Home > Uncategorized > “Can Grit Be Measured?” Yes… but to What End?

“Can Grit Be Measured?” Yes… but to What End?

As noted in many previous posts, there is a belief that something called “grit” can help determine which students will succeed in school despite adversity… and IF that is the case then developing a means of measuring would be informative to colleges and universities who are trying to determine who will be able to adapt to the more rigorous environment students will face once they get on campus

A column by George Anders in yesterday’s EdSurge online publication poses the question “Can Grit Be Measured?”, explains what grit is, and then explains how University of Pennsylvania Professor Angela Duckworth is striving to answer that question despite it’s complexity. Anders writes:

Grit is important. Many K-12 educators and researchers all share that starting point. If children try hard, stay on task, and keep pressing through difficulties, good things happen. When school systems want to track the role of grit, or help instill it, however, everything gets trickier.

While I am afraid of the consequences that might result if we developed a “Grit Quotient” of some sort, I do agree with Ms. Duckworth’s assertion that any measurement of “grit” should be done without adding another standardized examination. But after reading Mr. Anders’ article, I’m not at all confident that the embedded metrics or the “bean counting” metrics Ms. Duckworth advocates will be at all helpful or informative in classrooms.

The one embedded metric described in Anders article is particularly appalling:

One approach that intrigues Duckworth: keeping tabs on students’ moment-by-moment habits when doing schoolwork online. Some students are easily distracted by ads, games or other diversions, she notes. Others can power through their work without interruption.

Also worth tracking, she says, are the ways that students respond after getting two or three online problems wrong in a row. Does their attention drift? Do they give up entirely? Or do they redouble their efforts to learn a difficult lesson?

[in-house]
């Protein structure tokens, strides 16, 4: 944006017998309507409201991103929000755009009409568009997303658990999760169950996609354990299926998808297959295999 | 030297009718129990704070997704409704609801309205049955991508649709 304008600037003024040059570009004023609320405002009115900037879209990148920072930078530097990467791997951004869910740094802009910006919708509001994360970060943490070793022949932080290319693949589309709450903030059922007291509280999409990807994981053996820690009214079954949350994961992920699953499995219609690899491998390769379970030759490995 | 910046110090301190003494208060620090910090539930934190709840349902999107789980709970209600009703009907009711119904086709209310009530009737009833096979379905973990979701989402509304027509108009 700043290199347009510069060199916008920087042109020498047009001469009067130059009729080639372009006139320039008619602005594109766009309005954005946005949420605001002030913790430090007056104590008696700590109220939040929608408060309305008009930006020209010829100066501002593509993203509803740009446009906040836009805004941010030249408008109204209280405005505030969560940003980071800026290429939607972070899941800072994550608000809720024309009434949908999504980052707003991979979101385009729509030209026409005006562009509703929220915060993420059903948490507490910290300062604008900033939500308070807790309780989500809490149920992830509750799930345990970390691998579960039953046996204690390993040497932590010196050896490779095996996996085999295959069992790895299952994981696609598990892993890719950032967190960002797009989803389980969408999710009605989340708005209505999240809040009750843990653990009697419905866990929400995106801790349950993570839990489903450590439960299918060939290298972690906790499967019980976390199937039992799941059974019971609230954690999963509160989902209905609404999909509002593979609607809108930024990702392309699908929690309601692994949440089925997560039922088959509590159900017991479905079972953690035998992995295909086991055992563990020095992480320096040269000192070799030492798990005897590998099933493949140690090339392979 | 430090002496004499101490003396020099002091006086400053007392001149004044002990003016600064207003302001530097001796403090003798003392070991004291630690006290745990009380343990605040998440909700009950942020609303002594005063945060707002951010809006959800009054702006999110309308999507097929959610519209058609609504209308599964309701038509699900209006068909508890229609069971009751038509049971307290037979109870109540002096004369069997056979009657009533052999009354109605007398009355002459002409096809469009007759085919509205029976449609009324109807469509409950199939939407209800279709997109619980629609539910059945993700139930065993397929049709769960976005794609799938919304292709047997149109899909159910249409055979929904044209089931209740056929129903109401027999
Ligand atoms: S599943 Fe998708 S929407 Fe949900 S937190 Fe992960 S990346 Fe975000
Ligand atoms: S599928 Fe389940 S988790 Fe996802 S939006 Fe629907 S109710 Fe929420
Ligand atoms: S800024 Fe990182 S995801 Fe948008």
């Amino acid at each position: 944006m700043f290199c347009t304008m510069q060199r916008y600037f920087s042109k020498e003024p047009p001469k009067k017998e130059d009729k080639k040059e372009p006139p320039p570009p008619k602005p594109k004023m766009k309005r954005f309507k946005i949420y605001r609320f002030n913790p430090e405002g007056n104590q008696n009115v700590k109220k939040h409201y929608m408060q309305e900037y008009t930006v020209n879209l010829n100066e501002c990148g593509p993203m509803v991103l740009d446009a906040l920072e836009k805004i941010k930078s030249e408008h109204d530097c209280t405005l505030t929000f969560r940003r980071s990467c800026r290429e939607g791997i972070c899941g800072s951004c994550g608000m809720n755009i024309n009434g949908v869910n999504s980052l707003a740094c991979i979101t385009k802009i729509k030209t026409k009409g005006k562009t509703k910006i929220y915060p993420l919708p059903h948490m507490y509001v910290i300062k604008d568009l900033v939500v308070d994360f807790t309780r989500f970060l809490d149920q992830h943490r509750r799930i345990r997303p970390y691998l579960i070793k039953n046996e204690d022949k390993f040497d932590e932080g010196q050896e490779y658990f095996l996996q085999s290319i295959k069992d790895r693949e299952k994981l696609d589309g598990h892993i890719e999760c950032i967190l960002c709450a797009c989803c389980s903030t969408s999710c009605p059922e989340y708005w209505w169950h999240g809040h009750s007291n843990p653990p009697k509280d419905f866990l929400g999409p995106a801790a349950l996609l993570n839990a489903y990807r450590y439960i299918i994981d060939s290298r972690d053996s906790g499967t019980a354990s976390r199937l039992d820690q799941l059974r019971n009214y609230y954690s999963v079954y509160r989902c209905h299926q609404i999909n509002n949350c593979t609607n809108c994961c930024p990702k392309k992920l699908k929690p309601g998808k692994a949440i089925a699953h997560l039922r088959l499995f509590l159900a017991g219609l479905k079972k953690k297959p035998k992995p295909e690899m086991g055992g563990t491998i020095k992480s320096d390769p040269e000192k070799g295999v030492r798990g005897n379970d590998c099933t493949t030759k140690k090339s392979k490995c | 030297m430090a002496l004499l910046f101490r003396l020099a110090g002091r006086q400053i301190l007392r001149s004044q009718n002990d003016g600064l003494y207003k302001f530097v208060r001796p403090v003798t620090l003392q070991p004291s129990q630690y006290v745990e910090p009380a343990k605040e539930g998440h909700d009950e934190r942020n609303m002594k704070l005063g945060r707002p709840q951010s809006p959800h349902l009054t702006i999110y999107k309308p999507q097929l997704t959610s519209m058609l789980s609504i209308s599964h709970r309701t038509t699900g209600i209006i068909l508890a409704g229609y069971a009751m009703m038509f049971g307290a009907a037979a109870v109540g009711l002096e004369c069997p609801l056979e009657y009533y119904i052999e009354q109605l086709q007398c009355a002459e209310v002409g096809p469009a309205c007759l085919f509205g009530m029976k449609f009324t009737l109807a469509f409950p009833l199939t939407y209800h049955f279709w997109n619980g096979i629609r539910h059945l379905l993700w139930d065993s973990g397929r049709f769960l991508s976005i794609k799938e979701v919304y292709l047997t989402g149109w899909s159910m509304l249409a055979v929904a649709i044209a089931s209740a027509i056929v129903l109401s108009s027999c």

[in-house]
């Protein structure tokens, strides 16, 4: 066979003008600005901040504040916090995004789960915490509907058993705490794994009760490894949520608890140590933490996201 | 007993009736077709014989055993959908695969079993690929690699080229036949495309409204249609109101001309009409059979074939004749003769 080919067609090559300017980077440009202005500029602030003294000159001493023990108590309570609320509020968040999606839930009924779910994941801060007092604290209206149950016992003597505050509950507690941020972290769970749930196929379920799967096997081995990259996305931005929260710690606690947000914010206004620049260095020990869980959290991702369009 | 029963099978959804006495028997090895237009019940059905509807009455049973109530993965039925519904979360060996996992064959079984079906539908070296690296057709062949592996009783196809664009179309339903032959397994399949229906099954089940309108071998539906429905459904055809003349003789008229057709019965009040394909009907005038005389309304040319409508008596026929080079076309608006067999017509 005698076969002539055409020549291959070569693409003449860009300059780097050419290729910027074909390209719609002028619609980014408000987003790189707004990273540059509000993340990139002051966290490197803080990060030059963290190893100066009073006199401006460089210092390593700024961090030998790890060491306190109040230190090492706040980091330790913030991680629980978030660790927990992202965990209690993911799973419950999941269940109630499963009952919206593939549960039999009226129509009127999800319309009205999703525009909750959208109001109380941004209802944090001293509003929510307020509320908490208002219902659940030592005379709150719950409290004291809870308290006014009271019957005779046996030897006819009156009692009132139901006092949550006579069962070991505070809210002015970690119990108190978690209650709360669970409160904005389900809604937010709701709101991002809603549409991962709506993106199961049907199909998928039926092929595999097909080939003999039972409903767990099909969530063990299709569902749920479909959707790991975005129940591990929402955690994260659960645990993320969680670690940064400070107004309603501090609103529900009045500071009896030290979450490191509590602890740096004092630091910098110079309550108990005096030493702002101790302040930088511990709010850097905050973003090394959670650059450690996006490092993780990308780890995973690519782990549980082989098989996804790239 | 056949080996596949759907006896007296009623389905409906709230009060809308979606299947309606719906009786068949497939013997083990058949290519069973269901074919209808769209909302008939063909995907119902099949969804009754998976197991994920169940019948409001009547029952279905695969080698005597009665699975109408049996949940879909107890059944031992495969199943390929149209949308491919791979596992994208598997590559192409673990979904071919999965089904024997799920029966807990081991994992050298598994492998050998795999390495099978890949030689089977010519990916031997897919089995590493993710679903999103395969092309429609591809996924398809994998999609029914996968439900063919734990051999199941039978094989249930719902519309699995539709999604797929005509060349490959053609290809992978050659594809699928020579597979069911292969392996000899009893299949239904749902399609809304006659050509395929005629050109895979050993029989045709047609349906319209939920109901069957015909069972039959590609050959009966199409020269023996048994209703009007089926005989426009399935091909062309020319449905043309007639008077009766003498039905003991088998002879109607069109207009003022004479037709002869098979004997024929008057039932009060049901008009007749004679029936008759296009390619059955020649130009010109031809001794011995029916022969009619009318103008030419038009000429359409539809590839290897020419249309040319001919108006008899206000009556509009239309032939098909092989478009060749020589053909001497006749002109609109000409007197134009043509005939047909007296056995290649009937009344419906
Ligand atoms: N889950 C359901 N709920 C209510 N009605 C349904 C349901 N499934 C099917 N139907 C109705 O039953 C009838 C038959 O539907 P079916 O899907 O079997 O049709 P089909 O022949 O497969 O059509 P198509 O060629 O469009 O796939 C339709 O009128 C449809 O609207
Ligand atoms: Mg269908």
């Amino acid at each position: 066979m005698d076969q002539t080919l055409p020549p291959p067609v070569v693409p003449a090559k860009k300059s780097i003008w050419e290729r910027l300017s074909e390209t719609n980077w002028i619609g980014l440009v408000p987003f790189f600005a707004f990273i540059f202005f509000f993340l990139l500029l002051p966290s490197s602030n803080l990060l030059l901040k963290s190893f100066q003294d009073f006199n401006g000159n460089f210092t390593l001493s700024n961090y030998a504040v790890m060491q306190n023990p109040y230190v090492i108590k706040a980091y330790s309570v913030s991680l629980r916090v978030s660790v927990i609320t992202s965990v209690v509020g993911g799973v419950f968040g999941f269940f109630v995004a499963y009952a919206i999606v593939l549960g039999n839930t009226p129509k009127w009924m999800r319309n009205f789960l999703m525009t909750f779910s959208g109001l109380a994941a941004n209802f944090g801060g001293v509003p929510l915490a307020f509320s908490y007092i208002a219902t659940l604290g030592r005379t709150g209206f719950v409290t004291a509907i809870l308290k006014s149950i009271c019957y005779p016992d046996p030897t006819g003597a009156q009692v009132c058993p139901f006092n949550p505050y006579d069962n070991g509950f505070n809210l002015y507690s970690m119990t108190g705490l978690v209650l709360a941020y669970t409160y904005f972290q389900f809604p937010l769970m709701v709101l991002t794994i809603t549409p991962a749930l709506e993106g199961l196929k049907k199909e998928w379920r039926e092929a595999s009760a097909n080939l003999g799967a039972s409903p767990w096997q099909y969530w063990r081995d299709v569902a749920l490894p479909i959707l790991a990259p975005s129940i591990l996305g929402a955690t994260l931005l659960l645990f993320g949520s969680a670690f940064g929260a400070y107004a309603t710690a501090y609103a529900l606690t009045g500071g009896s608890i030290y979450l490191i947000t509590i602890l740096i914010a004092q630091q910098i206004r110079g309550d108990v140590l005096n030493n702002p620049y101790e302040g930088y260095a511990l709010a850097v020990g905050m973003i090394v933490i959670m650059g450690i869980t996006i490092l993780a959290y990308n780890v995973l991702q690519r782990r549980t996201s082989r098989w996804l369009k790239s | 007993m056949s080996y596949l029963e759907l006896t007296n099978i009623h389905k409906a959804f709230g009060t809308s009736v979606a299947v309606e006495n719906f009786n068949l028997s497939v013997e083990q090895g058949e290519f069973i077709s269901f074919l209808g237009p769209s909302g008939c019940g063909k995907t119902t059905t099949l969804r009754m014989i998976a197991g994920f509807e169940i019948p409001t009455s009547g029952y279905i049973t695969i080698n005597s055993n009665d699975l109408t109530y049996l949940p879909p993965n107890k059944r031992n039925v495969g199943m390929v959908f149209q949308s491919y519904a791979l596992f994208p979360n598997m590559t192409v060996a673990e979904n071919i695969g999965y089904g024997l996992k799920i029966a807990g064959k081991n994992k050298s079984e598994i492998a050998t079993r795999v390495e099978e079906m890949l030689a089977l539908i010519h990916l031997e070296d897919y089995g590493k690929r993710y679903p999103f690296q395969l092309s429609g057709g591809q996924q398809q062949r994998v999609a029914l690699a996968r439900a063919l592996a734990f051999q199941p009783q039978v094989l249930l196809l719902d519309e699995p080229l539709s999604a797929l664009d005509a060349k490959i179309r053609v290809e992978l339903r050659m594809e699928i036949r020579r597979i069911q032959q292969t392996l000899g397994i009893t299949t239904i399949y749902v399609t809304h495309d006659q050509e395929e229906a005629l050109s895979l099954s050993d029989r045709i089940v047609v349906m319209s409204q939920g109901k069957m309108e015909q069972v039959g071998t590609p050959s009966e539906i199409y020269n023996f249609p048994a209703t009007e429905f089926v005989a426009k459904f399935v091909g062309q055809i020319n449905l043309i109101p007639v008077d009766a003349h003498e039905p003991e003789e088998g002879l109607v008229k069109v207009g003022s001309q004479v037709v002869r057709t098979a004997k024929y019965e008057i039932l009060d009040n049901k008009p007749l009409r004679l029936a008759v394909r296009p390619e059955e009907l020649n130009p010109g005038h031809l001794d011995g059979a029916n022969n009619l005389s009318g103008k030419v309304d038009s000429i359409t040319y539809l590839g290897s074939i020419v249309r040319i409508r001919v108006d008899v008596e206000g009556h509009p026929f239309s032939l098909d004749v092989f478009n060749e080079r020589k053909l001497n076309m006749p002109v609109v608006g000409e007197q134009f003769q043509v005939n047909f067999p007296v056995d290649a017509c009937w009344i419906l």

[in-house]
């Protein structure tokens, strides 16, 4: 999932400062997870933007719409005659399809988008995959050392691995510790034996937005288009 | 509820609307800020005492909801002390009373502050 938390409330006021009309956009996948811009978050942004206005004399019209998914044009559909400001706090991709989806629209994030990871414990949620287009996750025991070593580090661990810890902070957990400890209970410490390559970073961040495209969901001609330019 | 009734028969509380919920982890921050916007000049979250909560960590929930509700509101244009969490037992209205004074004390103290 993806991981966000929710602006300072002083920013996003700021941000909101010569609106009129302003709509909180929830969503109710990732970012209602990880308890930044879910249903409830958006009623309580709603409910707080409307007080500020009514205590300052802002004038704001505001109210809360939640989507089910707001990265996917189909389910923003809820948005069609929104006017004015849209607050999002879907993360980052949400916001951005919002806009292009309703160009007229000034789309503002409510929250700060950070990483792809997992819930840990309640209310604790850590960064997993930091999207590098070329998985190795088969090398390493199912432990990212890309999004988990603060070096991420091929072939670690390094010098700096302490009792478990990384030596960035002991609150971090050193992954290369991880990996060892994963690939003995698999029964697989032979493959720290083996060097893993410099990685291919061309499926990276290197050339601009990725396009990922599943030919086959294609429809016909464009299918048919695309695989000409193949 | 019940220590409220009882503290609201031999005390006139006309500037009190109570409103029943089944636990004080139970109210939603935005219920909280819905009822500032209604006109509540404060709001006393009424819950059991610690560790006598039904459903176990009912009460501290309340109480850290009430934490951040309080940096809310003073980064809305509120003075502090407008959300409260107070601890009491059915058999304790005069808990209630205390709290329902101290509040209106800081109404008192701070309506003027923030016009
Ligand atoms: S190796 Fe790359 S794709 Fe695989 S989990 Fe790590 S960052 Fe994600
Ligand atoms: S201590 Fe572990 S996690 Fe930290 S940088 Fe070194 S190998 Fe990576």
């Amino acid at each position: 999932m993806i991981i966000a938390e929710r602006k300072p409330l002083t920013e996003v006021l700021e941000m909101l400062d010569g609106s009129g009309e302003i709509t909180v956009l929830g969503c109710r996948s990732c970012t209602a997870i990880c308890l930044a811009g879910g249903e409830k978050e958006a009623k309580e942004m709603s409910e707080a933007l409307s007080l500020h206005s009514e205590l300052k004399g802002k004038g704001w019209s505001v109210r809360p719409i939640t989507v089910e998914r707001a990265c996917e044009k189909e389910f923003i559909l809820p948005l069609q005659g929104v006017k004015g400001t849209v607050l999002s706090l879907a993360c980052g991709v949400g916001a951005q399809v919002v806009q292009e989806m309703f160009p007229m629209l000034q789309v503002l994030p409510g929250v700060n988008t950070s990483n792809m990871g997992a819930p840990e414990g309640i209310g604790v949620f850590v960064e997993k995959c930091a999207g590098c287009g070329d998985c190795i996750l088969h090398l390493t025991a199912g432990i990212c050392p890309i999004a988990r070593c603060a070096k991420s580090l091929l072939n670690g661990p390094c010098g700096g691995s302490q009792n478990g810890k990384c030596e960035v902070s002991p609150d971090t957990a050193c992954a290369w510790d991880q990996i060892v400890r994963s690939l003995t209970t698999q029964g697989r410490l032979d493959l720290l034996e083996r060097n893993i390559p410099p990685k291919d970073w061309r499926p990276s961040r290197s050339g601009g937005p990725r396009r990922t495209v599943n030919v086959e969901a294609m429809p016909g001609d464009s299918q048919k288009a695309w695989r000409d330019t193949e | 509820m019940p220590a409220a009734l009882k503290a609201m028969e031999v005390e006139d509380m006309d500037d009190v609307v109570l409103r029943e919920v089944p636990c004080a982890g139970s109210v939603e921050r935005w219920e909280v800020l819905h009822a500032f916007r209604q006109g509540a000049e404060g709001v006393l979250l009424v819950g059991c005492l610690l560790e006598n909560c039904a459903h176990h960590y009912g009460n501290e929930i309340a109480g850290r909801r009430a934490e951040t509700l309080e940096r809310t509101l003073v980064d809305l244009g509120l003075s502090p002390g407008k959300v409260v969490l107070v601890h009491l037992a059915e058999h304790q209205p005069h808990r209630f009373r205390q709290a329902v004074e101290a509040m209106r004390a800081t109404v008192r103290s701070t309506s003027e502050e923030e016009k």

Both these approaches have the benefit of assessing students without interrupting their normal learning day. As Duckworth observes, the school year already is filled with special-mission tests that interrupt regular course work. The less time commandeered by any grit-specific evaluations, the better, she says, adding: “The goal is something that takes zero extra time.”

Implicit in this approach is the idea that a student’s “normal learning day” includes on-line instruction. Also implicit is the idea that a student who has a singular focus, who “can power through their work without interruption” is somehow superior to a student who might occasionally daydream or “multi-task”. Finally, the idea that a student is deficient because they “give up” on an on-line task assumes that the task itself is not flawed or that the way the task was explained on line was sufficiently clear.

The idea behind what I call “bean counting” is also questionable. Mr. Anders writes:

Another simple measure that’s worth a look, she says, is the degree to which high school students persist with one activity across multiple years, taking on more responsibility in domains such as band, theater or a sports team. Students with an enduring passion for one field could be showing more grit that their peers. Such data is readily available, she notes; it passes her zero-time test.

Implicit in this “grit” measurement is that the “fields” in school reflect the “fields” outside of school, and if someone is passionate about a field, that passion is transferrable to another field. This are both self-evidently wrong. There are students who have passions for things that are not the part of any school curriculum yet are more predictive of success than any “field” currently taught in school. Entrepreneurship, for example, is not a part of any “field” in school… nor are creative thinking, interpersonal skills, intra-personal skills, or many other “soft” areas that are increasingly recognized as crucial to success outside of the classroom.

Ultimately Ms. Duckworth is seeking a measurement that meets the ideal of being cheap and fast, a measurement whose ultimate use seems to be to sort and select as opposed to assisting the student in gaining self-awareness and self-understanding. As long as measurements are used to sort-and-select they are reinforcing the factory model and not the network model that is predicated on each student learning about themselves… learning their strengths and determining what brings them joy and finding a way to parlay those strengths and joyful experiences into a productive career. Grit is not an entity that can be teased out and applied to meet the needs of our economy. It is a by-product of joyful engagement  in mastering a skill.

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